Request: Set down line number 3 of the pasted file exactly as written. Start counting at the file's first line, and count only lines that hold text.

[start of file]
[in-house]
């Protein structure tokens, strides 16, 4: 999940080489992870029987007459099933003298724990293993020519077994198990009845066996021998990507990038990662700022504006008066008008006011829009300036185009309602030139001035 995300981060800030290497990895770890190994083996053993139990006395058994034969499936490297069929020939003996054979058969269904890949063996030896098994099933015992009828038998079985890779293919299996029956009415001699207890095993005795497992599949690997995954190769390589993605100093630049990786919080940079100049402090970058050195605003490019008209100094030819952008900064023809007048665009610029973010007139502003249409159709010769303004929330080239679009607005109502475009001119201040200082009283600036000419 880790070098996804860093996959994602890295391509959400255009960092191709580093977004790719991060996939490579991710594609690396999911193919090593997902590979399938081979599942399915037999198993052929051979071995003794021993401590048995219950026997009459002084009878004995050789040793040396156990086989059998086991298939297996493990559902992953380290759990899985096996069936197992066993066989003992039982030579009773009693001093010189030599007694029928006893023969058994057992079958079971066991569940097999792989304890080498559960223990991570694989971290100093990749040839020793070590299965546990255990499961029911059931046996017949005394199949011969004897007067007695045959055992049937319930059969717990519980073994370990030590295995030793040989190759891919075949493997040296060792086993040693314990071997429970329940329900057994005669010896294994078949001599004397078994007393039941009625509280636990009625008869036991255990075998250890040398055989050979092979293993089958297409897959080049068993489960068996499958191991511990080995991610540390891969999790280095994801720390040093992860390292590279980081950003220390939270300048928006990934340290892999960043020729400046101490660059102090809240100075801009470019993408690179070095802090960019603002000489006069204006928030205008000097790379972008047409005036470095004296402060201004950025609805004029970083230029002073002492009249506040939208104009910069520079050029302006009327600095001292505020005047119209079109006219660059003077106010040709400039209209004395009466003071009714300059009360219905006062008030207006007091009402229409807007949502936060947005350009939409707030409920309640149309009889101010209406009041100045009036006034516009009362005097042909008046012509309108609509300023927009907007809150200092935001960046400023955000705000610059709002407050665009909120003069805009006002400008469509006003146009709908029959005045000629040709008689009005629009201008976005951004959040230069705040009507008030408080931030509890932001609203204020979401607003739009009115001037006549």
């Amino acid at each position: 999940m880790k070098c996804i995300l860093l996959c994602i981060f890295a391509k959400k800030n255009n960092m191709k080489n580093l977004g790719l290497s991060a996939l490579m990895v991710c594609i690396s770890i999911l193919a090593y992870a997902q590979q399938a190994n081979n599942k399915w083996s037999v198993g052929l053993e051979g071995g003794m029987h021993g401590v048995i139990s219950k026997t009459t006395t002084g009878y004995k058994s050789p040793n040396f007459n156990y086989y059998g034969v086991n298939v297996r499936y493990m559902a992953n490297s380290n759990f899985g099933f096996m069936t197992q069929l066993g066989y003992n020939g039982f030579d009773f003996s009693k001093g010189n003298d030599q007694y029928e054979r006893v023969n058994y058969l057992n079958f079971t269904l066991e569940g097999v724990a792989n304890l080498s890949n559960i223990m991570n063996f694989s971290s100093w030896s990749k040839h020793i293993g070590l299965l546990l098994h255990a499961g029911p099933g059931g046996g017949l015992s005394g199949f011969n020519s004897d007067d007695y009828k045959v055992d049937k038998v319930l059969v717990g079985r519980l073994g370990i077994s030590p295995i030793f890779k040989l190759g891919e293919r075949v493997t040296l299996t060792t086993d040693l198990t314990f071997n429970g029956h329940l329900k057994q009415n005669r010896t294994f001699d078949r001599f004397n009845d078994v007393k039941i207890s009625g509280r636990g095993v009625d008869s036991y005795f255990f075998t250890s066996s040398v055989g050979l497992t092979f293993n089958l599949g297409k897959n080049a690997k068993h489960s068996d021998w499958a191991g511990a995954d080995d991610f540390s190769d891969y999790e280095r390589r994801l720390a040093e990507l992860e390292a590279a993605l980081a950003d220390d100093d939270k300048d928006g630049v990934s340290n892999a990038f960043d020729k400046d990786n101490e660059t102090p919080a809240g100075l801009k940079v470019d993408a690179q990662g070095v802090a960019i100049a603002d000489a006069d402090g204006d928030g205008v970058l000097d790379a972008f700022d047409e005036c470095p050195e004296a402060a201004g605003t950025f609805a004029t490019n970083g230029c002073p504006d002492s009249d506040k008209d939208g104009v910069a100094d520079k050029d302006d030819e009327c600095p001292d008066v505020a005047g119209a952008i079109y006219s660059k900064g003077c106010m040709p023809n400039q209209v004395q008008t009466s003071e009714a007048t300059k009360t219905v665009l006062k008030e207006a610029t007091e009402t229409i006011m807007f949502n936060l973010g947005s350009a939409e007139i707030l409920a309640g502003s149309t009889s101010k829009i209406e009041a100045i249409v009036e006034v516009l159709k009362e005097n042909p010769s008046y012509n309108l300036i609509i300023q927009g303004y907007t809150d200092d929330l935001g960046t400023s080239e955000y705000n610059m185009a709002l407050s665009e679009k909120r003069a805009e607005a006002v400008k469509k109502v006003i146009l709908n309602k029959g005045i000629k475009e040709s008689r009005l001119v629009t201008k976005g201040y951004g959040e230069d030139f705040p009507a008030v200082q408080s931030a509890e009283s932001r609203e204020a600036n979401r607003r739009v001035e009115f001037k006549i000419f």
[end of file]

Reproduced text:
């Amino acid at each position: 999940m880790k070098c996804i995300l860093l996959c994602i981060f890295a391509k959400k800030n255009n960092m191709k080489n580093l977004g790719l290497s991060a996939l490579m990895v991710c594609i690396s770890i999911l193919a090593y992870a997902q590979q399938a190994n081979n599942k399915w083996s037999v198993g052929l053993e051979g071995g003794m029987h021993g401590v048995i139990s219950k026997t009459t006395t002084g009878y004995k058994s050789p040793n040396f007459n156990y086989y059998g034969v086991n298939v297996r499936y493990m559902a992953n490297s380290n759990f899985g099933f096996m069936t197992q069929l066993g066989y003992n020939g039982f030579d009773f003996s009693k001093g010189n003298d030599q007694y029928e054979r006893v023969n058994y058969l057992n079958f079971t269904l066991e569940g097999v724990a792989n304890l080498s890949n559960i223990m991570n063996f694989s971290s100093w030896s990749k040839h020793i293993g070590l299965l546990l098994h255990a499961g029911p099933g059931g046996g017949l015992s005394g199949f011969n020519s004897d007067d007695y009828k045959v055992d049937k038998v319930l059969v717990g079985r519980l073994g370990i077994s030590p295995i030793f890779k040989l190759g891919e293919r075949v493997t040296l299996t060792t086993d040693l198990t314990f071997n429970g029956h329940l329900k057994q009415n005669r010896t294994f001699d078949r001599f004397n009845d078994v007393k039941i207890s009625g509280r636990g095993v009625d008869s036991y005795f255990f075998t250890s066996s040398v055989g050979l497992t092979f293993n089958l599949g297409k897959n080049a690997k068993h489960s068996d021998w499958a191991g511990a995954d080995d991610f540390s190769d891969y999790e280095r390589r994801l720390a040093e990507l992860e390292a590279a993605l980081a950003d220390d100093d939270k300048d928006g630049v990934s340290n892999a990038f960043d020729k400046d990786n101490e660059t102090p919080a809240g100075l801009k940079v470019d993408a690179q990662g070095v802090a960019i100049a603002d000489a006069d402090g204006d928030g205008v970058l000097d790379a972008f700022d047409e005036c470095p050195e004296a402060a201004g605003t950025f609805a004029t490019n970083g230029c002073p504006d002492s009249d506040k008209d939208g104009v910069a100094d520079k050029d302006d030819e009327c600095p001292d008066v505020a005047g119209a952008i079109y006219s660059k900064g003077c106010m040709p023809n400039q209209v004395q008008t009466s003071e009714a007048t300059k009360t219905v665009l006062k008030e207006a610029t007091e009402t229409i006011m807007f949502n936060l973010g947005s350009a939409e007139i707030l409920a309640g502003s149309t009889s101010k829009i209406e009041a100045i249409v009036e006034v516009l159709k009362e005097n042909p010769s008046y012509n309108l300036i609509i300023q927009g303004y907007t809150d200092d929330l935001g960046t400023s080239e955000y705000n610059m185009a709002l407050s665009e679009k909120r003069a805009e607005a006002v400008k469509k109502v006003i146009l709908n309602k029959g005045i000629k475009e040709s008689r009005l001119v629009t201008k976005g201040y951004g959040e230069d030139f705040p009507a008030v200082q408080s931030a509890e009283s932001r609203e204020a600036n979401r607003r739009v001035e009115f001037k006549i000419f």